Regis’ slow feet and the way he looked so clueless against Zorrilla, make it difficult to picture him having success cutting off the ring against a highly mobile fighter like Haney.

It probably won’t be a big deal, though, because Haney doesn’t move a lot. He’s usually putting pressure on his opponents because he wants to entertain and he’s a natural fighter. The things that Prograis must do to defeat Haney are these:

  • Getting past the jab
  • Fighting through the clinch
  • Dealing with roughhouse tactics
  • Catching him during exchanges

“If he wants to come in and fight me, if he wants to move, if he wants to jab around, and even turn southpaw. I’m prepared for anything he can do, anything,” said Prograis. “I don’t see no way that he can beat me. I’m so super confident in my ability and what I’m doing.

“It’s always a difference when you put those eight-ounce gloves on. It’s a big difference. The stuff I’m doing in training, the stuff I’m doing in sparring, it’s going to be scary with eight-ounce gloves on,” said Regis.

The confidence that Prograis has is nice, but he had the same self-belief going into his fights with Zorrilla and Josh Taylor, and he still fought poorly.

Regis should have two defeats on his record, as Zorrilla deserved a win over him last June. That was a hometown decision for Prograis because he was dropped, hurt multiple times, and outboxed by the Puerto Rican fighter.

Prograis learned from last fight

“I think there were 18,000 people in the stadium when I fought Josh Taylor,” said Prograis. “Of course, I still feel like I won the fight, but I lost. I still feel like I could have done so many other things that could have ensured me a victory or even a stoppage win. I didn’t do it.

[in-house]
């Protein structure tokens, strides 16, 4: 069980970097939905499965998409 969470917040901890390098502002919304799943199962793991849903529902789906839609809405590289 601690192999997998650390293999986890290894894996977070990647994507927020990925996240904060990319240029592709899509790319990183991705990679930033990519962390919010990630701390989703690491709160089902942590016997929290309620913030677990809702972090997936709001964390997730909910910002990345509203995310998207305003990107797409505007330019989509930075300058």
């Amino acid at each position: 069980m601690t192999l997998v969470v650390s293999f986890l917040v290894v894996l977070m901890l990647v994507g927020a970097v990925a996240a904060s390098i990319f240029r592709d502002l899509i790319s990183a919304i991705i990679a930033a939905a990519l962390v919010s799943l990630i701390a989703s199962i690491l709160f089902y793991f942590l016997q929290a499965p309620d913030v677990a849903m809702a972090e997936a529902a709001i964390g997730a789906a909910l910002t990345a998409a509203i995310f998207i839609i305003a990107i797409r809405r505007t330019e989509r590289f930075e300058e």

“You learn from your defeats. You learn a little bit from your wins, but you learn more from your defeats. Even though my last fight wasn’t a defeat, it wasn’t a good fight. So you learn more from things like that.”

Prograis had better hope that he learned from the Zorrilla fight because Haney is a more advanced fighter than that guy, and he’s going to use a lot of the same tactics on December 9th. Whatever Zorrilla did in that fight, Haney will have added to his weaponry, and will come into the fight with a solid game plan to not only beat Prograis but dominate him.

“If I knocked him out in the second like I usually do with people, I wouldn’t be getting this opportunity, so I’m definitely thankful for that,” said Prograis. “To me, it was an off night. He [Zorrilla] came to run around the ring the whole time.

“You’re only as good as your last fight, and for me, I can’t wait to prove on December 9th. Me just being at home, being distracted,” said Prograis, giving excuses for his poor performance against Zorilla. “It was a mess going into that fight, and I performed bad.”

It seems pretty clear that Prograis hasn’t come to terms with his performance against Zorrilla and failing to accept that he’s a badly flawed fighter.

Losing to Josh Taylor, a fighter that was toyed with by Teofimo Lopez, should have been a wakeup call for Prograis, but he’s in denial about that fight, too. He still thinks he deserved the win against him, and he didn’t.

“I think it’s a pick ’em fight. I think it’s 50-50. You’ve got two good guys, very competitive, very smart. Regis is very smart. Haney is very smart,” said Buddy McGirt to Boxing Social about the Devin Haney vs. Regis Prograis fight on December 9th.”I think it might come down to the corners.”